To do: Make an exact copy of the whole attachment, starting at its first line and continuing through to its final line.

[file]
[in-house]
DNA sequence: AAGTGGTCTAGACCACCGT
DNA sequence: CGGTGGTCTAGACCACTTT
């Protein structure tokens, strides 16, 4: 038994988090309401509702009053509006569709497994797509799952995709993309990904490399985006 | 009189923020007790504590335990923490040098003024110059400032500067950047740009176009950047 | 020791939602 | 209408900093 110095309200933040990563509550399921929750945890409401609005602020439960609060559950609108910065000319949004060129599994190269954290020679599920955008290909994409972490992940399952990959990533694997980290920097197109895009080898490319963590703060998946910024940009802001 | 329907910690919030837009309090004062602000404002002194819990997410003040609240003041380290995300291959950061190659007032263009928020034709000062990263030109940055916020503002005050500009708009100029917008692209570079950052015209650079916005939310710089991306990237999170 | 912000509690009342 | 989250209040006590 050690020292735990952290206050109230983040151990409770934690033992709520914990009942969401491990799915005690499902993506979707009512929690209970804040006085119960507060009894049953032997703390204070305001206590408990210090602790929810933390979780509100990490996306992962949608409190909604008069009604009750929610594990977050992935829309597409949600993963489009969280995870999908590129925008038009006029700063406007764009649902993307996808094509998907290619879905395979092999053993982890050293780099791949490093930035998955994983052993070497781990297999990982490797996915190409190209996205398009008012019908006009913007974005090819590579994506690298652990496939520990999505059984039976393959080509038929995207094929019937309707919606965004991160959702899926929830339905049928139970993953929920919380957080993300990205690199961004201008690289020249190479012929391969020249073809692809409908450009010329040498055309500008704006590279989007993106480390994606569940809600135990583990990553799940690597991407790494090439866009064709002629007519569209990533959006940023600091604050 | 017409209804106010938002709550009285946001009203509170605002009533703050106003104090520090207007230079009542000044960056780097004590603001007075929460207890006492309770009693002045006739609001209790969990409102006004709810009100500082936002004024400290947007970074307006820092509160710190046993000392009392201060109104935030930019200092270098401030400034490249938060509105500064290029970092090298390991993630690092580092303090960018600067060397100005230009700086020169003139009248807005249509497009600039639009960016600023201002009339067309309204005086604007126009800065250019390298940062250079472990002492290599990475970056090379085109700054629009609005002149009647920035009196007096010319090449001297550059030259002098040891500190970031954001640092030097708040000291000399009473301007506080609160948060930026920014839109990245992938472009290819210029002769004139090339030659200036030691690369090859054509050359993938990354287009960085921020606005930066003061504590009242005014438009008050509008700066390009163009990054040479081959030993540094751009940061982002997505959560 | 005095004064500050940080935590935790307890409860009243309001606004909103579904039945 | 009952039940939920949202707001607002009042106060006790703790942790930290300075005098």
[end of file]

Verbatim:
[in-house]
DNA sequence: AAGTGGTCTAGACCACCGT
DNA sequence: CGGTGGTCTAGACCACTTT
């Protein structure tokens, strides 16, 4: 038994988090309401509702009053509006569709497994797509799952995709993309990904490399985006 | 009189923020007790504590335990923490040098003024110059400032500067950047740009176009950047 | 020791939602 | 209408900093 110095309200933040990563509550399921929750945890409401609005602020439960609060559950609108910065000319949004060129599994190269954290020679599920955008290909994409972490992940399952990959990533694997980290920097197109895009080898490319963590703060998946910024940009802001 | 329907910690919030837009309090004062602000404002002194819990997410003040609240003041380290995300291959950061190659007032263009928020034709000062990263030109940055916020503002005050500009708009100029917008692209570079950052015209650079916005939310710089991306990237999170 | 912000509690009342 | 989250209040006590 050690020292735990952290206050109230983040151990409770934690033992709520914990009942969401491990799915005690499902993506979707009512929690209970804040006085119960507060009894049953032997703390204070305001206590408990210090602790929810933390979780509100990490996306992962949608409190909604008069009604009750929610594990977050992935829309597409949600993963489009969280995870999908590129925008038009006029700063406007764009649902993307996808094509998907290619879905395979092999053993982890050293780099791949490093930035998955994983052993070497781990297999990982490797996915190409190209996205398009008012019908006009913007974005090819590579994506690298652990496939520990999505059984039976393959080509038929995207094929019937309707919606965004991160959702899926929830339905049928139970993953929920919380957080993300990205690199961004201008690289020249190479012929391969020249073809692809409908450009010329040498055309500008704006590279989007993106480390994606569940809600135990583990990553799940690597991407790494090439866009064709002629007519569209990533959006940023600091604050 | 017409209804106010938002709550009285946001009203509170605002009533703050106003104090520090207007230079009542000044960056780097004590603001007075929460207890006492309770009693002045006739609001209790969990409102006004709810009100500082936002004024400290947007970074307006820092509160710190046993000392009392201060109104935030930019200092270098401030400034490249938060509105500064290029970092090298390991993630690092580092303090960018600067060397100005230009700086020169003139009248807005249509497009600039639009960016600023201002009339067309309204005086604007126009800065250019390298940062250079472990002492290599990475970056090379085109700054629009609005002149009647920035009196007096010319090449001297550059030259002098040891500190970031954001640092030097708040000291000399009473301007506080609160948060930026920014839109990245992938472009290819210029002769004139090339030659200036030691690369090859054509050359993938990354287009960085921020606005930066003061504590009242005014438009008050509008700066390009163009990054040479081959030993540094751009940061982002997505959560 | 005095004064500050940080935590935790307890409860009243309001606004909103579904039945 | 009952039940939920949202707001607002009042106060006790703790942790930290300075005098």